They all wanted to be President of the United States
These were the most prominent candidates for the presidency of the United States in 2008. Side note: Incumbent George W. Bush had already served two terms and was prevented by law from running for a third term. His vice-president, Dick Cheney, chose not to run.
(Announced he would run on 7 January 2007; dropped out of the race on 3 January 2008; became the running mate of Barack Obama in August 2008; was elected vice president on 4 November 2008): Biden became a U.S. senator from Delaware since 1973, and developed a reputation as a foreign policy specialist. Biden ran for president once before, in 1988, but withdrew after he was accused of plagiarizing portions of a speech from British Labour Party leader Neil Kinnock. Biden turned 66 in 2008.
(Announced she would run on 20 January 2007; dropped out of the race on 7 June 2008): Clinton represented New York in the U.S. Senate, having been elected in 2000 and again in 2006. She had lived in the White House before: she was First Lady from 1993-2001 while her husband, Bill Clinton, was president. She would have been the first former First Lady ever to run for president. She conceded to Barack Obama in June of 2008, after the end of the Democratic primaries, and later accepted his nomination to become Secretary of State. Clinton turned 61 in 2008.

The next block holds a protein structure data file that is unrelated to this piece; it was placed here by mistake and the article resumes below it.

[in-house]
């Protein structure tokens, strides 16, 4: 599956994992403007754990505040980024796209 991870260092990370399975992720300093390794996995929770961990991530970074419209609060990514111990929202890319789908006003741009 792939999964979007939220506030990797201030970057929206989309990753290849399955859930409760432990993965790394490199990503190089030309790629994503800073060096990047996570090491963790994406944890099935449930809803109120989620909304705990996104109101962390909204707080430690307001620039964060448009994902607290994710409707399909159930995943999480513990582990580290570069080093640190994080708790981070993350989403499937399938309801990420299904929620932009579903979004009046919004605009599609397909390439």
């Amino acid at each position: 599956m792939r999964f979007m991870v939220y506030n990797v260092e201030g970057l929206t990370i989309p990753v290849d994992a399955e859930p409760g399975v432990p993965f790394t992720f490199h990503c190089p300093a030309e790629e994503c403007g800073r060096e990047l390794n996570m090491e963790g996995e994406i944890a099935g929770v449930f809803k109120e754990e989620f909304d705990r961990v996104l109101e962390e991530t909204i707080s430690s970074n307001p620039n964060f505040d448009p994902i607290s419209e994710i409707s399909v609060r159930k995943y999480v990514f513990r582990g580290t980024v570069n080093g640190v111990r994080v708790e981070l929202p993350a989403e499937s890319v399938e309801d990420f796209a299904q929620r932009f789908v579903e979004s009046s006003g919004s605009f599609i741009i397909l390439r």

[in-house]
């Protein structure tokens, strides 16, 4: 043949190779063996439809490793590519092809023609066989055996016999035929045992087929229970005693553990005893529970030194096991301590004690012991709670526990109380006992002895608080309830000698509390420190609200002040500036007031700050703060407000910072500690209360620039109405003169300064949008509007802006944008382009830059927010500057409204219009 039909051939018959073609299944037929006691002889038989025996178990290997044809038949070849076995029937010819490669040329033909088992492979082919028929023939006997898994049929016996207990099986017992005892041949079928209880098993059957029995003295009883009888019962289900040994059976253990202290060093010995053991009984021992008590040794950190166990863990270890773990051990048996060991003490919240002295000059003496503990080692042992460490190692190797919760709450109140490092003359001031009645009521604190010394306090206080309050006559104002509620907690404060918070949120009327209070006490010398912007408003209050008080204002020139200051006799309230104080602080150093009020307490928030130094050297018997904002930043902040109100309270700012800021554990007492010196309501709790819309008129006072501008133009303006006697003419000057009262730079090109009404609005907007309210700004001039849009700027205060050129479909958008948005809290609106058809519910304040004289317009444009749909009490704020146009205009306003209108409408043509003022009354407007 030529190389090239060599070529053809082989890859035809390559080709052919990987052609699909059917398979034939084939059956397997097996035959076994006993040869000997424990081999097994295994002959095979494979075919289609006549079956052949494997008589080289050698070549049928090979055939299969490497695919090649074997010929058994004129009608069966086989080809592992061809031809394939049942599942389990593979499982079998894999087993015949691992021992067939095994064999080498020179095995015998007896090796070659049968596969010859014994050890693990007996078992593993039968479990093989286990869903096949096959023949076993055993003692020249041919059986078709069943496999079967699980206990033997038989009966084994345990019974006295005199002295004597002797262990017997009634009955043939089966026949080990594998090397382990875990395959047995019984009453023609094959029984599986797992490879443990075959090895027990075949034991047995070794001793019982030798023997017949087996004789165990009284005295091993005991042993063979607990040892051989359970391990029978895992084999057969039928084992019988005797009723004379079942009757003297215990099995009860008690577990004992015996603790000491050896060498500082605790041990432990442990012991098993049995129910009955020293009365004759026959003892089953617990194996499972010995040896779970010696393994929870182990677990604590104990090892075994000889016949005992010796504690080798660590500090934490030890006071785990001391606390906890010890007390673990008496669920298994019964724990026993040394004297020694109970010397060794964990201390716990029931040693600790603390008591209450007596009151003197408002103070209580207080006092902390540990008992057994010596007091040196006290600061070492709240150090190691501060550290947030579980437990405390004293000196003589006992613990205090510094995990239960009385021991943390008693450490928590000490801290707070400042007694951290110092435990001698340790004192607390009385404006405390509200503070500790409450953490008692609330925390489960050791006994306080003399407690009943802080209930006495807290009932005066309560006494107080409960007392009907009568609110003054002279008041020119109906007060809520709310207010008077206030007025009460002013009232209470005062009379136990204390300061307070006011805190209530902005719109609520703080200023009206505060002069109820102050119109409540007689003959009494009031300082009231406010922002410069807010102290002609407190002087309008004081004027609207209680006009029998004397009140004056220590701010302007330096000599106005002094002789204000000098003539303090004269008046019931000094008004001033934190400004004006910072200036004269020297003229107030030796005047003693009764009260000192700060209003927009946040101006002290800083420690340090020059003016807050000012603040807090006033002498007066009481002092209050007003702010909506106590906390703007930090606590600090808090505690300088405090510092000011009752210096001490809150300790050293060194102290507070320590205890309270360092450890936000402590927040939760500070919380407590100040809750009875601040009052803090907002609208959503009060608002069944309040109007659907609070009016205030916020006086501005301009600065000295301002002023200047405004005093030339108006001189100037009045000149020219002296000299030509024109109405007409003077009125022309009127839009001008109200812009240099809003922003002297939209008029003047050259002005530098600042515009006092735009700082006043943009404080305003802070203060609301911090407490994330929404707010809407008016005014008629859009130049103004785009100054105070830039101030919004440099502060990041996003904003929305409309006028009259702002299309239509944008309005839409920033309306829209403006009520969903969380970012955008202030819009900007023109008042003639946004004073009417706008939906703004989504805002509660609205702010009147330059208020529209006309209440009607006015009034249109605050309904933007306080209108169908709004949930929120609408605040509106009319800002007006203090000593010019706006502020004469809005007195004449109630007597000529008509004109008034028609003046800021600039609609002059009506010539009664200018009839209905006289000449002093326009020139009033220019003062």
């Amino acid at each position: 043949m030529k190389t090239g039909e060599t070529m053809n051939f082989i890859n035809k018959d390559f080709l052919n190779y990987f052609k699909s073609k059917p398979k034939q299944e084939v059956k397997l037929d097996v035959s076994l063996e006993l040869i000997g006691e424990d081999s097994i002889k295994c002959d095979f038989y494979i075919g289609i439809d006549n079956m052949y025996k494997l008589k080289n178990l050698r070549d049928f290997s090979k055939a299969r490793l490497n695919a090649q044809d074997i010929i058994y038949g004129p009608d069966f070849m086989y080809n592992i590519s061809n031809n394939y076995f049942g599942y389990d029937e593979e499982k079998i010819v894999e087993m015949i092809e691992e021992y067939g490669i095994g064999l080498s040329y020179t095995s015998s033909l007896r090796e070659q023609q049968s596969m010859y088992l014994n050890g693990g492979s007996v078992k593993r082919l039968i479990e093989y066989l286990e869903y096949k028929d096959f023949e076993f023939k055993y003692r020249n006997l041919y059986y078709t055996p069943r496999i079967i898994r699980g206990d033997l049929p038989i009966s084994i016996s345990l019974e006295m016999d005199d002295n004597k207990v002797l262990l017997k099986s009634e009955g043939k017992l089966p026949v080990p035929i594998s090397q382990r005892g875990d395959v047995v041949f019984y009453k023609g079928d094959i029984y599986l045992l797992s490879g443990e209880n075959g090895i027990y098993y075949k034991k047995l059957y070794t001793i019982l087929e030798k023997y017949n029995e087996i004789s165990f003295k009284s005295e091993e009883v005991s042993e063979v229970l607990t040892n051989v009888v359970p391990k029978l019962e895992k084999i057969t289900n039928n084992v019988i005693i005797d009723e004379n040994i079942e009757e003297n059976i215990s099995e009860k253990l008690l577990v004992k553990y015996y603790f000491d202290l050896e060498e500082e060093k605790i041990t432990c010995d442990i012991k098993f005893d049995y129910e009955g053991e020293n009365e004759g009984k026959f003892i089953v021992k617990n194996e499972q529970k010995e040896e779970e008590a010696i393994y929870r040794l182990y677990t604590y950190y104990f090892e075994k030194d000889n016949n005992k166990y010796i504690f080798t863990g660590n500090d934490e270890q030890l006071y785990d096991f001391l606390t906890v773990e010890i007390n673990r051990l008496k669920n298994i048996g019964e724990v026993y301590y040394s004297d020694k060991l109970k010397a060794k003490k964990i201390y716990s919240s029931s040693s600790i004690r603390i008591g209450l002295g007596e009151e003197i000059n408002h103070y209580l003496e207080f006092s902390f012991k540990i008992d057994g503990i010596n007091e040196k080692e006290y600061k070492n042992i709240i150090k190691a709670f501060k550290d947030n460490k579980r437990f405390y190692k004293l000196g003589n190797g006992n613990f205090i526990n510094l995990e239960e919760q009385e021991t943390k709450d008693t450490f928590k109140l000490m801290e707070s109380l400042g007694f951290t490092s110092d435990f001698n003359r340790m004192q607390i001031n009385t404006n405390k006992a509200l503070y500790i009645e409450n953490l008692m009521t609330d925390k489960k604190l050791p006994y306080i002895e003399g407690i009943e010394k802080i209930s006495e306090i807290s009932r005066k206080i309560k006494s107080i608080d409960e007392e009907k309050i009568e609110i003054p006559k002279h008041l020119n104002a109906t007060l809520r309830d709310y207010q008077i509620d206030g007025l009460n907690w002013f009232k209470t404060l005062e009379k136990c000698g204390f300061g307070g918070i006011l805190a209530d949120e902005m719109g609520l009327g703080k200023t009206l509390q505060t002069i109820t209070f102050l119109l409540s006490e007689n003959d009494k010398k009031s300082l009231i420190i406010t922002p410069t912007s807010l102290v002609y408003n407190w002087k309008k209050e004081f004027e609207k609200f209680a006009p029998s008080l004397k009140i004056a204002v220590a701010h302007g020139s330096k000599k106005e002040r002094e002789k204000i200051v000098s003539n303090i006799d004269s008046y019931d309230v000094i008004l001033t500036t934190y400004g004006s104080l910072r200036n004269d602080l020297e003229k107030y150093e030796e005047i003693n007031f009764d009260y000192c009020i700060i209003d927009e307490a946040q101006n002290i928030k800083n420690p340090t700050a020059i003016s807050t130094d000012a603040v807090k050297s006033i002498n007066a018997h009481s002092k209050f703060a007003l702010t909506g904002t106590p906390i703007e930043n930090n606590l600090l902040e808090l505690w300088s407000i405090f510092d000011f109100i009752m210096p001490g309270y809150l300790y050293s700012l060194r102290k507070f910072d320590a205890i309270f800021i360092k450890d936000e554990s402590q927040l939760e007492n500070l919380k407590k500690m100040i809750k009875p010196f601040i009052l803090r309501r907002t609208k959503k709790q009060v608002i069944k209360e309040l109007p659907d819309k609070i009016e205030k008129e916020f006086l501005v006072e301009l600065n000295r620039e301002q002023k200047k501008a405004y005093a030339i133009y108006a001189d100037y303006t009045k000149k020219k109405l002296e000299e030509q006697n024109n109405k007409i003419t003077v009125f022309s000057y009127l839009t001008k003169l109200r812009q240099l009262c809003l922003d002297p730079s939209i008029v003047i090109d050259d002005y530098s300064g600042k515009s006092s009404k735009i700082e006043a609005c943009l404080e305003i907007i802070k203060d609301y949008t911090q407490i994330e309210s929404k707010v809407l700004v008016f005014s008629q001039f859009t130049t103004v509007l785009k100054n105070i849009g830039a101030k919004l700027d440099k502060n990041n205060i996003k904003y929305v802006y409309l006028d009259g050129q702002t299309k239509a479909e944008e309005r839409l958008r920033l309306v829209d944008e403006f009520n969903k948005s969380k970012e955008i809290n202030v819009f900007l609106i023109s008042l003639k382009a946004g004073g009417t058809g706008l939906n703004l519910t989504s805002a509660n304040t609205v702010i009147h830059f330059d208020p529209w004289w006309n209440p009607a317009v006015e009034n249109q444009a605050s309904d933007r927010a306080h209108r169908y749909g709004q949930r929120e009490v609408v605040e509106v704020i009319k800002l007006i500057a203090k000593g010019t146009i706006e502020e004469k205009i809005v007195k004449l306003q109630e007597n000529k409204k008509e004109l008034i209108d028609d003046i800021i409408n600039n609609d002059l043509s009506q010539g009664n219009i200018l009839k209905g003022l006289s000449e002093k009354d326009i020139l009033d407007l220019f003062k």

(Announced he would run on 28 December 2006; dropped out of the race on 30 January 2008): Youthful, telegenic and Southern, Edwards was the running mate of Democratic nominee John Kerry in 2004. They were defeated by the GOP ticket of George W. Bush and Dick Cheney. Edwards served one term as a senator from North Carolina from 1999-2005. He ran for president himself in 2004 before accepting the #2 spot behind Kerry. Edwards turned 55 in 2008.
(Announced he would run on 17 April 2006; dropped out of Democratic race on 25 March 2008): Gravel was a U.S. senator from Alaska from 1969-81, and was a controversial figure for helping to make public the full text of the Pentagon Papers in 1971. Gravel was the first Democrat to declare for the 2008 presidential campaign, but was a very long shot, having been out of the Senate for a quarter-century. He dropped out of the Democratic primaries in March of 2008 to run as a Libertarian, finishing fourth in voting at that party’s national convention in May. Gravel turned 78 in 2008.
(Announced he would not run on 24 January 2007): Kerry was the Democratic nominee in 2004, when he lost narrowly to Republican incumbent George W. Bush. Despite serving in the U.S. Senate since 1984, Kerry is still the junior senator from Massachusetts; the senior senator isTed Kennedy, who first was elected in 1962 (and who himself ran for the Democratic presidential nomination in 1972 and 1980). Kerry was considered a likely candidate for 2008, but announced in 2007 that he would not run in order to focus on his Senate duties and on ending the war in Iraq. Kerry turned 65 in 2008.